Making just a few simple tweaks to your employee referral process can significantly improve the diversity of referred candidates!

Here are 5 proven ways to ensure more diverse employee referrals:

  1. Ask your employees to make more diverse referrals Yes, it is as simple as that. Don’t believe me? Pinterest did it. They asked their employees to refer candidates from underrepresented backgrounds. The result? They saw a 24% increase in the percent of women referred and a 55x increase in the percentage of candidates from underrepresented ethnic backgrounds.
  2. Offer special bonuses for referrals from underrepresented groups For example, Intel’s employees can earn a bonus of up to $4,000 if they refer a woman, underrepresented minority or veteran who is ultimately hired. That's twice the standard bonus.
  3. Make your employee referral program more inclusive Open up your employee referral program to non-employees. Ask your business partners, vendors, investors, customers, even social media followers to recommend great candidates.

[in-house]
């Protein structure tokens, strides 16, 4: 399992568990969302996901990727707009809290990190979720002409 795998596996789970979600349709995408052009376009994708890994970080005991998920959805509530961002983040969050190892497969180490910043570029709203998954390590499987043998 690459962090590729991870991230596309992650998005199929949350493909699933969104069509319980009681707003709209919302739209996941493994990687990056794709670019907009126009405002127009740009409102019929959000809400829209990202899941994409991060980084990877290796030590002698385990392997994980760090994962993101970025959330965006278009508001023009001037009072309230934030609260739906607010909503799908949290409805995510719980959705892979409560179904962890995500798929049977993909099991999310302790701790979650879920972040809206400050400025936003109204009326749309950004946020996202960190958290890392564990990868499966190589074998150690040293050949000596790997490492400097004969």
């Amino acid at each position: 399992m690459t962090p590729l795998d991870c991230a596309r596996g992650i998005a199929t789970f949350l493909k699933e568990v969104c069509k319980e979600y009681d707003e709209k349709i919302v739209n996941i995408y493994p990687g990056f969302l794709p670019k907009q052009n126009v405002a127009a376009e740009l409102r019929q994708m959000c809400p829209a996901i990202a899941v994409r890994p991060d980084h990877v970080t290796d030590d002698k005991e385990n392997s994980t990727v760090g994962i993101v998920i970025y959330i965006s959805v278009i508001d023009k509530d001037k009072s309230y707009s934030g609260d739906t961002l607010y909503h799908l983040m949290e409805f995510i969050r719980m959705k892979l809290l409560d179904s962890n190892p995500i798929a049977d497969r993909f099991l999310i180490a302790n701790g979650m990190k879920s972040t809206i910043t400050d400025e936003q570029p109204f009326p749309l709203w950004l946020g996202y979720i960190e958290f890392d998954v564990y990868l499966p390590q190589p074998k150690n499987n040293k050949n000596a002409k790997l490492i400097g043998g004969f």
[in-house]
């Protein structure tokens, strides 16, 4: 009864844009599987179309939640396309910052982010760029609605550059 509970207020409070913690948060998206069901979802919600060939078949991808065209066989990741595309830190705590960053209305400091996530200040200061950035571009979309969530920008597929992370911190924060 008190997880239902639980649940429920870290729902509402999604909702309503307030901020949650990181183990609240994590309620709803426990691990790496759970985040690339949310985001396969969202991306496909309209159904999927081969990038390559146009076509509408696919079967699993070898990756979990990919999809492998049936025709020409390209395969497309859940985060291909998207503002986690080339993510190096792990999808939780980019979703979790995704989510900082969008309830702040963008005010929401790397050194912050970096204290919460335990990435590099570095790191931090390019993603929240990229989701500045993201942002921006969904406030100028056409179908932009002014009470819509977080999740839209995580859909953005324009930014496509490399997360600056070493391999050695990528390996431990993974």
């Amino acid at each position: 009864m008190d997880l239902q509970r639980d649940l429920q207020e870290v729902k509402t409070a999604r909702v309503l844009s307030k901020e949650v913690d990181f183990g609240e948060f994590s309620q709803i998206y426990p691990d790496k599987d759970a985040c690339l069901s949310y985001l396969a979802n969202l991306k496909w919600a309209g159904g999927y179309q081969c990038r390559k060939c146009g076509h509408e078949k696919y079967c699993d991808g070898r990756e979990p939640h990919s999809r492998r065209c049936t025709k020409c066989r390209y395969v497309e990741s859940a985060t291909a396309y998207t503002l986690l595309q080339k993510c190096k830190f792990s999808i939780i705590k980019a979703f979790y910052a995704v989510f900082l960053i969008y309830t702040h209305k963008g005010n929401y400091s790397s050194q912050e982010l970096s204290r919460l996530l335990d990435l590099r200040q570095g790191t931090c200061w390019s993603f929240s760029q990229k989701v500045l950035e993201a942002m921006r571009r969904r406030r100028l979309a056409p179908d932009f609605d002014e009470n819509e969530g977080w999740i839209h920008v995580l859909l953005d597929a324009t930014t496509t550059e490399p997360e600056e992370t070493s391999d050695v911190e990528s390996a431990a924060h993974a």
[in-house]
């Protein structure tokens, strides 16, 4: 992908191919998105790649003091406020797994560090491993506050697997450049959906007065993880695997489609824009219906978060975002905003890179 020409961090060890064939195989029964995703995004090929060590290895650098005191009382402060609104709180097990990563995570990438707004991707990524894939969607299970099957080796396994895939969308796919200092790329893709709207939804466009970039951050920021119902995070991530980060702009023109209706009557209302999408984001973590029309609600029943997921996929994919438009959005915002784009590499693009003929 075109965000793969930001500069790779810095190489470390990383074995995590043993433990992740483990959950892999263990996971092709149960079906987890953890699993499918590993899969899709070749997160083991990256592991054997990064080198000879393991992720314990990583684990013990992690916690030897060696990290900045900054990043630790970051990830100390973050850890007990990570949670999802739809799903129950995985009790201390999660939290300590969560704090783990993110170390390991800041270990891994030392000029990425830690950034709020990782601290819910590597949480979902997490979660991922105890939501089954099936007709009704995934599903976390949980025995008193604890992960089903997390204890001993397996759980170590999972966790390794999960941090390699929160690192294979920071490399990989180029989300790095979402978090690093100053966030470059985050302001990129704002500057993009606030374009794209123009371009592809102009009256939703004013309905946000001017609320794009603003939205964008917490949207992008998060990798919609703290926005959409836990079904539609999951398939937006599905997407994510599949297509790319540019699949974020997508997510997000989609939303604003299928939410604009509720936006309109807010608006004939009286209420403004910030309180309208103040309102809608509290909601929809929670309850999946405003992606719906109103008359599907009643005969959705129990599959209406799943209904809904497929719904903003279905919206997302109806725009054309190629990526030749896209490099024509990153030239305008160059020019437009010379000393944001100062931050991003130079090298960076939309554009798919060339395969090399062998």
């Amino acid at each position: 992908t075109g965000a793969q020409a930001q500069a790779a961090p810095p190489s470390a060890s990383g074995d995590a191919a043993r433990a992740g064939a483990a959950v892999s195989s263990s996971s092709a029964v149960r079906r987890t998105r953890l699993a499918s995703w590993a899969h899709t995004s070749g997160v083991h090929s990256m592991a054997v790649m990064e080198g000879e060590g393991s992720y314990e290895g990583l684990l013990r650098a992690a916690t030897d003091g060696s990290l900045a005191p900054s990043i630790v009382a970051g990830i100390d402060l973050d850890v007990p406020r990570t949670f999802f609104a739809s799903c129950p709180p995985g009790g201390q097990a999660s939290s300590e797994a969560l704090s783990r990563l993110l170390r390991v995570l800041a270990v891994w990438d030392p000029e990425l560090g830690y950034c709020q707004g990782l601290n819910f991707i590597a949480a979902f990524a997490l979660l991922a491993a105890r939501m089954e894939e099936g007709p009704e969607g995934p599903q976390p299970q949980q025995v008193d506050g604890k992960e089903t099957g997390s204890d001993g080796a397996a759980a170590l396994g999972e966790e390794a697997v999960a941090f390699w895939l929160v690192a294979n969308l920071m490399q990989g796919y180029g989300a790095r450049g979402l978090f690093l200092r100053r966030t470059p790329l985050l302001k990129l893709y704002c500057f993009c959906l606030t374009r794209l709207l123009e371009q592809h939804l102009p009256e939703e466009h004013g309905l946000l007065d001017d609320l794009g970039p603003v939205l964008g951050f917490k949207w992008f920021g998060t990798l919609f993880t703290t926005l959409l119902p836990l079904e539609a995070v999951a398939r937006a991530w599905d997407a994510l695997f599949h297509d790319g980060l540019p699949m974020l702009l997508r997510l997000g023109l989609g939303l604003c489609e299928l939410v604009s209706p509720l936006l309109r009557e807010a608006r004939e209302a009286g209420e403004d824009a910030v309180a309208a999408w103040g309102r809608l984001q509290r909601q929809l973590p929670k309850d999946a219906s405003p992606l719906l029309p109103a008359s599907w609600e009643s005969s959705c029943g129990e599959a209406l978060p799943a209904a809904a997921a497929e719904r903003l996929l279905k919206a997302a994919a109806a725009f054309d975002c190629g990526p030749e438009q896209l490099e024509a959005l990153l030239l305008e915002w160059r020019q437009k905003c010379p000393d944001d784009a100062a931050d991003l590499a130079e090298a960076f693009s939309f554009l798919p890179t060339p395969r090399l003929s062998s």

4. Highlight the importance of diversity in your employee referral ads When creating employee referral ads, make sure you use strong, inclusion focused imagery and power words. Here are two great examples:

Conclusion: Employee referrals in the service of workplace diversity

Employee referral programs don’t necessarily hurt workplace diversity. If done right, employee referral programs can even improve it! Those companies who take the time to explain the value of a diverse workforce tend to see more diverse referral candidates. In such companies, employee referrals can actually become a powerful strategy in diversity and inclusion plan.

About the author

Anja Zojčeska is an HR Manager and Content Marketing Specialist at the recruitment software company TalentLyft. She is passionate about researching all the latest recruitment and retention trends and ideas and happy for the opportunity to test them out in a great company like TalentLyft. Kendall.